How to build a choral shell
As described here, We found a choral shell was very effective in a number of ways, and seemed to have no downside:
- The intra-choral sound was excellent: we could hear each other, didn’t yell, stayed on pitch
- The shell focused the audience attention on the choir
- We could hear the audience a bit better
- the cost was low - $400 for 10 sheets of Coroplast, lots of Velcro, and some wood.
I wrote the following as a script for a video I ran out of time to finish. It should, however, be useful. I will add pictures shortly, I hope.
First, the choral shell in my design has 2 parts: Pic of Show
- 1. The choral riser back – the safety rail covering
important but it’s not very visible but don’t forget it. Pic of it being built
- 2. The elevated choral shell – the visible part
It gives people on the lower risers get a better sound environment.
The choral riser back
Black sheets look good, set up faster than curtains, and greatly
improves your choral sound
To build this system you need:
- Sheets of black corrugated plastic (called Coroplast for short), I used 4’ by 8’ sheets. For this Demo I’m using 4’ by 2” sheets. You can cut them down to make them more convenient to handle, store and mount. Most riser and back railing sections are 6’ wide, so you may want to cut them to match.
- 20 or so squares of 3/4” wide black Velcro, the “hook” side. I’ve used white here so that you can see it against the black Coroplast.
- A roll of black vinyl tape, to prevent the sharp edges of the Coroplast from giving people paper-cuts
- A sharp knife, or better an exacto-knife and a long straight-edge for making straight cuts
- Optionally, some white or gray tape – I recommend duct tape for marking the back side of the sheet
- Note that our riser railings have velco already on them, the soft “loop” side, not the prickly “hook” side, formerly to facilitate putting up riser curtains quickly
- Put the panels in place on the riser railing and mark where the plastic comes on the top of the riser
- Trim all your sheets to the same height, - typically a 4” sheet will be trimmed down to 3 ½ feet. Keep the trim for filling in between the steps on the riser.
- Decide on the top edge and which side will be the back, and put on the riser
- Protect hands from the sharp upper edge by taping over this edge with the black vinyl tape
- Clean well the panels – in the store and in handling they can pick up grease. You want the velcro to stay in place.
- Put the black Velcro squares on the back of the panels where they will stick to the velcro on the back railing every 12 to 18 inches or so. Put it far enough part so the panels can be pulled off easily, but are not too loose
- On the back of each panel, put a big arrow pointing up to the top. This marks both the back and the top edge with the velcro squares.
- Try it out – it should be easy to put up the panels on the back of the risers and remove them. If velcro squares come off, make sure the panels are really clean and use fresh squares.
- Repeat between the riser steps – it’s worth doing because of both the improved sound and the good appearance.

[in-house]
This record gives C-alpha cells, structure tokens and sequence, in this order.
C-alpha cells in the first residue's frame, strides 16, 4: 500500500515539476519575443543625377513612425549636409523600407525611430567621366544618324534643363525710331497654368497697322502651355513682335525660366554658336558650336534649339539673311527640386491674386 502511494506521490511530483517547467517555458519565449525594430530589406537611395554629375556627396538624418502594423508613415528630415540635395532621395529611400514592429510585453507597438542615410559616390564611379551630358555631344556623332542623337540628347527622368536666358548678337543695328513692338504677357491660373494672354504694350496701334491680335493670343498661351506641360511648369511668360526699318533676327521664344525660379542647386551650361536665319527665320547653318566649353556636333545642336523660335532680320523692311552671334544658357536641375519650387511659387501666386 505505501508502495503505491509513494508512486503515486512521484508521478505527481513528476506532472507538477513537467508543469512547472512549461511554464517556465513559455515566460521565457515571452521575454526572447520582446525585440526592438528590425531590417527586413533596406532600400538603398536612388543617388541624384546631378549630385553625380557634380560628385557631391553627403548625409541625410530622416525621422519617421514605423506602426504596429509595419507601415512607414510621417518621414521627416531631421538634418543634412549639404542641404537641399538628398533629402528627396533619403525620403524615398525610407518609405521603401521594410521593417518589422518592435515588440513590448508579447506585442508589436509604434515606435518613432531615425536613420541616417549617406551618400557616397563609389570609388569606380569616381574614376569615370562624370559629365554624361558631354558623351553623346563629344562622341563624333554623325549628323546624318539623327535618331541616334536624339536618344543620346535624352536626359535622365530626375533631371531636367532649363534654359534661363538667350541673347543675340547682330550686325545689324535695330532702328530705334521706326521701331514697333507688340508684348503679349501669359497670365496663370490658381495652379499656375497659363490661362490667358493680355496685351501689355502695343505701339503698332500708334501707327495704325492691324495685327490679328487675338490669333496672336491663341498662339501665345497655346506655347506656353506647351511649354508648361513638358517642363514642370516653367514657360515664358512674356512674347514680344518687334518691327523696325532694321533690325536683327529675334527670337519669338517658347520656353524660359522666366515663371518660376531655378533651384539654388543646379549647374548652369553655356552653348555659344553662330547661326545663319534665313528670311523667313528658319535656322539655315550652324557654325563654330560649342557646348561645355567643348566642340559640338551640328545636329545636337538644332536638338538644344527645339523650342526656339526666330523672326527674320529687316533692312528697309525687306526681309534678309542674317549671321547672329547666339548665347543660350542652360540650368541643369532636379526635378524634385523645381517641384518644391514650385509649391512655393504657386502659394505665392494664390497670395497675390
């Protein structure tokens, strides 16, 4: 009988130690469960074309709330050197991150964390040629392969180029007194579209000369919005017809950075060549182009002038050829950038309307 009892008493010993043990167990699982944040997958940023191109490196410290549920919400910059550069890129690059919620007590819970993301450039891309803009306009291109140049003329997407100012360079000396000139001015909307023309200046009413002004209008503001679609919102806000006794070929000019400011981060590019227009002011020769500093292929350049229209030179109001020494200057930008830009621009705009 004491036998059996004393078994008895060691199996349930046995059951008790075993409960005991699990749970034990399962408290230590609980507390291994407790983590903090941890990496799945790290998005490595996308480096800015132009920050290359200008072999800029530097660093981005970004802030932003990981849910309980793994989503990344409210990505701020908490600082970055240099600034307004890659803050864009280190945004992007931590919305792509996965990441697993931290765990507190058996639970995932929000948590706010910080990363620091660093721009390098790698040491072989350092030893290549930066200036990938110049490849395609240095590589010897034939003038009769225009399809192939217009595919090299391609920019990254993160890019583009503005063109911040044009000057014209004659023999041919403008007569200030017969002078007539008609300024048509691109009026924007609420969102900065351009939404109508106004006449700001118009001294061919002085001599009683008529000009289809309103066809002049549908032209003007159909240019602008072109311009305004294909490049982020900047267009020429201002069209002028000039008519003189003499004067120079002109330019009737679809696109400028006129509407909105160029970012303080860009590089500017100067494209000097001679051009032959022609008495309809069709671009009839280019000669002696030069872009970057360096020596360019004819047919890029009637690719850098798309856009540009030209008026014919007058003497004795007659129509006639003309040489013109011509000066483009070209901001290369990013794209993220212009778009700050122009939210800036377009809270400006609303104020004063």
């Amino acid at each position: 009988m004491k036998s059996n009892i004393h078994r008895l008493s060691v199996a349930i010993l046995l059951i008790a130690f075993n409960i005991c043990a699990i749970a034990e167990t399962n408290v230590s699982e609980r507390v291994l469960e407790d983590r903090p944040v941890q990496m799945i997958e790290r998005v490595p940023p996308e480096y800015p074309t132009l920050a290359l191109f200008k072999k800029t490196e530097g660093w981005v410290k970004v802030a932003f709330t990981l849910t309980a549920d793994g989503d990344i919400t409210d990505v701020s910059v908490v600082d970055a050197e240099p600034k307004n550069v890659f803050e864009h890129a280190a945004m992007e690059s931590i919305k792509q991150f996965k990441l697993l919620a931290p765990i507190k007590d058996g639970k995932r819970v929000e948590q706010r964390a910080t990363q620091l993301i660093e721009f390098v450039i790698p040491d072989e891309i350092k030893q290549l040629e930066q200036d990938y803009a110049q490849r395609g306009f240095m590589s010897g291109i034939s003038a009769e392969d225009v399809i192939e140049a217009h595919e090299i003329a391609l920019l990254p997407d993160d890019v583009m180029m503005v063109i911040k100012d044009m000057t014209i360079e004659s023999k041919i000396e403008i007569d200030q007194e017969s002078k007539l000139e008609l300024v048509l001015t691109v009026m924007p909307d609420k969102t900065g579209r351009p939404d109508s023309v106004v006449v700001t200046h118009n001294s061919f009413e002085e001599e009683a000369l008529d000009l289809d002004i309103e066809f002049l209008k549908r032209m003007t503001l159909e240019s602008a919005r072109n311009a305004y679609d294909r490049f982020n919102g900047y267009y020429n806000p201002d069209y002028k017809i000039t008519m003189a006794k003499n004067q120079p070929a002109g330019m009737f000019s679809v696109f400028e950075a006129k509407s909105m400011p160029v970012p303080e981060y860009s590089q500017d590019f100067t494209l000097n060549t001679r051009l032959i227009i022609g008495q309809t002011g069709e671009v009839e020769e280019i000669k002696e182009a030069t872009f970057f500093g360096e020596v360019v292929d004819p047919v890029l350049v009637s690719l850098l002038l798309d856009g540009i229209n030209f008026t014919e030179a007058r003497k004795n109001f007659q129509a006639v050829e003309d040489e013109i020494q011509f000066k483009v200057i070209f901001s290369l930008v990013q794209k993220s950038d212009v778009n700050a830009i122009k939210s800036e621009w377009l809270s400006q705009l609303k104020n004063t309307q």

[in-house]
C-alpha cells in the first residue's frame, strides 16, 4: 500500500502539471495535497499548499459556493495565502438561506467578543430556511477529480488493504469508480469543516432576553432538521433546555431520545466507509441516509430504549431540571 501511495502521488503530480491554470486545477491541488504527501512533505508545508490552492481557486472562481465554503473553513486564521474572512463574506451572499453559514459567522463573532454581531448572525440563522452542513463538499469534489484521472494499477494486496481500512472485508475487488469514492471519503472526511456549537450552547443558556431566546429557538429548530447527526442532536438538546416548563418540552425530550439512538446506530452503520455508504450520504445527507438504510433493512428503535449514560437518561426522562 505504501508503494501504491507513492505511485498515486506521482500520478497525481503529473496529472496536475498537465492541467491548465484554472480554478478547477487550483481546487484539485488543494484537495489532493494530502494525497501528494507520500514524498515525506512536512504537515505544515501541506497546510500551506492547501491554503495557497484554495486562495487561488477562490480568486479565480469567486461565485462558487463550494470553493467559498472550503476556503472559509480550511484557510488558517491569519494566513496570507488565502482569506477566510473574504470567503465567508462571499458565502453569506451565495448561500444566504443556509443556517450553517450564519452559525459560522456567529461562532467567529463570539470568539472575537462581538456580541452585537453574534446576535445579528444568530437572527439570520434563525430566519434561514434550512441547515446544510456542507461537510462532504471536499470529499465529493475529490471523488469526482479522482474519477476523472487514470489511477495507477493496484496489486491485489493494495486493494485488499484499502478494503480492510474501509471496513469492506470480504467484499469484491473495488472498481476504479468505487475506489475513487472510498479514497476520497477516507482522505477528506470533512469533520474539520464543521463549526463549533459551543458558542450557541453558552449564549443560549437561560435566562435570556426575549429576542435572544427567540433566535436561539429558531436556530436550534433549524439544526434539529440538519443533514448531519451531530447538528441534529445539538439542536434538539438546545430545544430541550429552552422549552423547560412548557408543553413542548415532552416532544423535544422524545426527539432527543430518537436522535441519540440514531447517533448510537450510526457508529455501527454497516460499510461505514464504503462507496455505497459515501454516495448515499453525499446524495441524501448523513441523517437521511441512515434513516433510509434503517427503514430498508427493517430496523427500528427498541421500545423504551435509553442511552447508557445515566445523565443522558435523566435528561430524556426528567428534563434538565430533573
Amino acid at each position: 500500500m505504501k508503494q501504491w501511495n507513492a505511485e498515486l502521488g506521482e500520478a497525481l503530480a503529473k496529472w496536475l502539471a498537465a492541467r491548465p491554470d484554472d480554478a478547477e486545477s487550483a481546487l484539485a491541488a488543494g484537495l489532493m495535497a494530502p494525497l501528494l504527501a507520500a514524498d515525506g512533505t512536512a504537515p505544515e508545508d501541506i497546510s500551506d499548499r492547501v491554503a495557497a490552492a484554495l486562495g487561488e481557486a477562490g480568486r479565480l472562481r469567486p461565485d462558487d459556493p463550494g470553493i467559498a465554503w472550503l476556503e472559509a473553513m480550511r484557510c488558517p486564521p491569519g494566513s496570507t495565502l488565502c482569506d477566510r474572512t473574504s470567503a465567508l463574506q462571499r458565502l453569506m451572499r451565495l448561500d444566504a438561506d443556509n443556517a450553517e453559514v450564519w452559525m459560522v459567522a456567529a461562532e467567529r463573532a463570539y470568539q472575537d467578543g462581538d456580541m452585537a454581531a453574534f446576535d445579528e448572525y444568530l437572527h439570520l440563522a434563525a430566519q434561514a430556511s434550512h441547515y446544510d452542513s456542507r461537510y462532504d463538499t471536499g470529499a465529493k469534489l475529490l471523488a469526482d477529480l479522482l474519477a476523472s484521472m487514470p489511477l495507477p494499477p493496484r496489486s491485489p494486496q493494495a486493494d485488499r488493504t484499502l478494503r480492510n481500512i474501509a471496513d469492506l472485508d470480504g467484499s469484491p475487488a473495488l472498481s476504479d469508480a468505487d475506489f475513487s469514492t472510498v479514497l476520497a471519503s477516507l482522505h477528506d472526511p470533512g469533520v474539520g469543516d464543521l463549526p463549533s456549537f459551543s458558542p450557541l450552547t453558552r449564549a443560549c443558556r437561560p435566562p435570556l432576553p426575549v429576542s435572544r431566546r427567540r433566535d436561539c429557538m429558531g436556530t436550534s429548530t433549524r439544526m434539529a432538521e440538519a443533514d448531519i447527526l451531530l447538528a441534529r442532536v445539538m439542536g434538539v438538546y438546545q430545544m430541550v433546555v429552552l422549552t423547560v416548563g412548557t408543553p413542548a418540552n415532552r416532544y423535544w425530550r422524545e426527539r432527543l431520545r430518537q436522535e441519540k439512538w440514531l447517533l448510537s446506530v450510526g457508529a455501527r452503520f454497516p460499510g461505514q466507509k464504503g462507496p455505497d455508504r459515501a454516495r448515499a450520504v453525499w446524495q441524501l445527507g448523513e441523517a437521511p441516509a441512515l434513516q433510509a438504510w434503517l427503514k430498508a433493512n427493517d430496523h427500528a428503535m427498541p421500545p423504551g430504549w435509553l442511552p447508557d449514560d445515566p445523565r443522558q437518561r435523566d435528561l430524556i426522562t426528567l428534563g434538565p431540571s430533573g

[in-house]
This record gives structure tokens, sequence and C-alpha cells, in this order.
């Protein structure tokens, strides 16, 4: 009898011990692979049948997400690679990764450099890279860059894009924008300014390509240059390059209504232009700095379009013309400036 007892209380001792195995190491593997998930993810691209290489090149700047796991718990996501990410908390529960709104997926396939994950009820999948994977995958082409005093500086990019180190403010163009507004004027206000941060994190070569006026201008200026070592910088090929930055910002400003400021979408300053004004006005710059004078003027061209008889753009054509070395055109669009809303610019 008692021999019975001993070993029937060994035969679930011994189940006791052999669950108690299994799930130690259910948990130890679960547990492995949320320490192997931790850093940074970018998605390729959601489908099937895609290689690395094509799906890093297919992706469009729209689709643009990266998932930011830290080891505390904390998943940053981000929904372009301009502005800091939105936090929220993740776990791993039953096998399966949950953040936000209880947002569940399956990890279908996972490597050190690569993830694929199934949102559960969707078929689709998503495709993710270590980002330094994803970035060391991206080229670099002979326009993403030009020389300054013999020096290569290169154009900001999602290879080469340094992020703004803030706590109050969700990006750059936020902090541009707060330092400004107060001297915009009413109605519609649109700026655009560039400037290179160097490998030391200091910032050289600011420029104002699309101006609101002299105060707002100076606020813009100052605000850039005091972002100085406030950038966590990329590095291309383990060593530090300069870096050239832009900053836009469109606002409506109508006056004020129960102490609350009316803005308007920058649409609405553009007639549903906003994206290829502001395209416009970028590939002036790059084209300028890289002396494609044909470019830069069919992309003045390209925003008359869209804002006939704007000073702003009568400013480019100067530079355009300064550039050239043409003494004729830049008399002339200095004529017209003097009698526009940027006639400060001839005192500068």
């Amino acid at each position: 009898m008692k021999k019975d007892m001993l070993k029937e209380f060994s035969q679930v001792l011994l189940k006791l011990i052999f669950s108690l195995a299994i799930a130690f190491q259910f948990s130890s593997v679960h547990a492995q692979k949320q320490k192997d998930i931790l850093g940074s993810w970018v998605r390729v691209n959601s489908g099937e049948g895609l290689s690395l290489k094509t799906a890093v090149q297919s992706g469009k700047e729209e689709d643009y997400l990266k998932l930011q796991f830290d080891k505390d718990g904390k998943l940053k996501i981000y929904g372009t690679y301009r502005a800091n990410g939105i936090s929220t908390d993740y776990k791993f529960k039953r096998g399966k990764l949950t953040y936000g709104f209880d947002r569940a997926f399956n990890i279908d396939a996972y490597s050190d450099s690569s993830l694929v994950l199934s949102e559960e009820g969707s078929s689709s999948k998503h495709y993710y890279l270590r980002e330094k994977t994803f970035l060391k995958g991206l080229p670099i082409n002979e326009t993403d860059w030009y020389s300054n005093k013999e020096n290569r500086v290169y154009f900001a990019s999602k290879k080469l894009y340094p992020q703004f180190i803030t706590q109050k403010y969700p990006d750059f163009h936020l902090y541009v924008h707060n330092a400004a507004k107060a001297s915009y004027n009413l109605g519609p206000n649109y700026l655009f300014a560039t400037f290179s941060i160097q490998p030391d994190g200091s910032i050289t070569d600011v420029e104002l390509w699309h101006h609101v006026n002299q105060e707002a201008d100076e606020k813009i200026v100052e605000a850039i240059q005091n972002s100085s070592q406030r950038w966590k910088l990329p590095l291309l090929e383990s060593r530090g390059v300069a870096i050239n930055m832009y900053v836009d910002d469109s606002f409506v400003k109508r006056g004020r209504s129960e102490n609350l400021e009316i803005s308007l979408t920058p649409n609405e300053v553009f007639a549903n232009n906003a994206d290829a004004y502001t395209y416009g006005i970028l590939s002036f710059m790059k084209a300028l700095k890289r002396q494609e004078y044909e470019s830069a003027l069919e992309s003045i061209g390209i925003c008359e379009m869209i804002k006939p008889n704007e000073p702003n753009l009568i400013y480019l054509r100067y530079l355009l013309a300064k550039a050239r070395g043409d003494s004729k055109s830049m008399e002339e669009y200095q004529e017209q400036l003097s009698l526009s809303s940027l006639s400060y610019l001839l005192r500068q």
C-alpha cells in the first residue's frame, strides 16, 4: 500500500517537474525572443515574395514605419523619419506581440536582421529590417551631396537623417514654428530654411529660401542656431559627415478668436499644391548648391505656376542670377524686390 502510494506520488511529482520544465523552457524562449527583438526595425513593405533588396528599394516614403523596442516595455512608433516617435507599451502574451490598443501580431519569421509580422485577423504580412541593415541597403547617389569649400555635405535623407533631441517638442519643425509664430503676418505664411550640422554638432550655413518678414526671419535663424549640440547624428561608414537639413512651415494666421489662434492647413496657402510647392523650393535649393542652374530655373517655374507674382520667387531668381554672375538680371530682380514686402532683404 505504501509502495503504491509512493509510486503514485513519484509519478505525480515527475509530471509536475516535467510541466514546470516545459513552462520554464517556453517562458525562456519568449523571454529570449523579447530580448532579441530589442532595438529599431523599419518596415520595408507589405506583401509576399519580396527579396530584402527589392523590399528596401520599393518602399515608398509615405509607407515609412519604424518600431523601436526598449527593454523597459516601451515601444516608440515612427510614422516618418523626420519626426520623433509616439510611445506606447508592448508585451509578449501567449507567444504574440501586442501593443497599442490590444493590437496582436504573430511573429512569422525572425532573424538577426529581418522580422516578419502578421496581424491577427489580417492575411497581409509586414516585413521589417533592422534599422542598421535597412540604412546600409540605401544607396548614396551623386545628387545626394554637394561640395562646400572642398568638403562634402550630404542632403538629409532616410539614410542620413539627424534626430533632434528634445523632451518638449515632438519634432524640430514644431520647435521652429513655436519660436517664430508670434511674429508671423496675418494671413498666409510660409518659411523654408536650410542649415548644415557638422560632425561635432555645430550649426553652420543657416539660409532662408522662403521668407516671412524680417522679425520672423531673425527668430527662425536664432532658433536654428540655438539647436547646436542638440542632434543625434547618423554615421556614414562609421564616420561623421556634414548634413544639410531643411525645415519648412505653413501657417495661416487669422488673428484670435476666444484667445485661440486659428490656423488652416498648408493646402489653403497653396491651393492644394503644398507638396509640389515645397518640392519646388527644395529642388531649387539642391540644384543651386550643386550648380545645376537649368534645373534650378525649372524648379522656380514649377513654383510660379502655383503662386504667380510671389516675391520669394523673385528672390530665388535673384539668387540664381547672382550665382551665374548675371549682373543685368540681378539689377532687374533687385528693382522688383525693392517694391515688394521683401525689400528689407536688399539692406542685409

If you have side railings, I strongly recommend covering them too
Elevated Choral Shell
If the lower choral shell works out, to build the upper riser back:
You will need to (1) bend the panels, (2) join the panels together and (3) suspend the panels
To build this system you need:
- Sheets of white Coroplast, I used 4’ by 8’ sheets. You may prefer 4 x 4 sheets for easier handling and storage
- Lots of white heavy-duty 2” wide Velcro, available in hardware stores
- Small drill with a 1/16” drill bit, for drilling holes in plastic
- Fishing line – I used 20lb test. It should be strong enough to not stretch
- Wood (2”x1”x8’, enough to back the shell from end to end twice , wood glue, and screws or nails and a small saw. This will make the batten to hold up the shell.
- a suspension system –microphone
stands with a wide base and a long boom works indoors.
Outdoors it would need bracing against wind, on a stage with a fly system the batten will be attached to the fly system
- some screws and washers to fasten the plastic sheets to to
- Making a bendable sheet of plastic
- Drill holes in the sheet as shown, eight holes in all, in 2 rows of 4, about 8 inches from the top and bottom edges,
- String the fishing line through the sheets
- Tie the fishing line snug, with a non-slip knot – e.g. the fisherman’s knot.
- Test it by pulling on the back – the sheet should bend. Warning – do not over bend it, it will kink permanently
- Preparing to join the sheets together
- Put 4” long x2” wide rectangles of velcro, the soft “loop” side, on the ends of each sheet as shown: top and bottom corners, and in the exact middle. The complementary “hook” side you want to have in 8” long by 2” wide sections
Making the batten, the stiff rod you attach the plastic to
Take the wood, pair up pieces and fasten (Nail or screw) them together to make a “L beam”, but offset the ends by exactly 6” so that they can be fastened together, end to end.
I also put white glue between the wood pieces to ensure they were rigidly joined. In the ends I predrilled holes and put screws in them so I could join them together in just seconds when on stage.
Joining the sheet together.
- Put the soft "loop" velcro on the ends of each sheet as shown (parallel to the edge), then add the "hook " strip so that the two sheets are bridged. If you pull the hook strip tight, the two sheets will be bound tightly.
Suspending the system
To be continued ... It's not hard: connect the batten to the suspension system, and secure the batten to the sheets, about 1/3rd of the way from the top edge. I used velcro pads to make it easy to place the battens and have them stay in place, then because we did not trust 100% the velcro, we screwed the sheets to the batten with screws and washers, then covered the washers with white tape.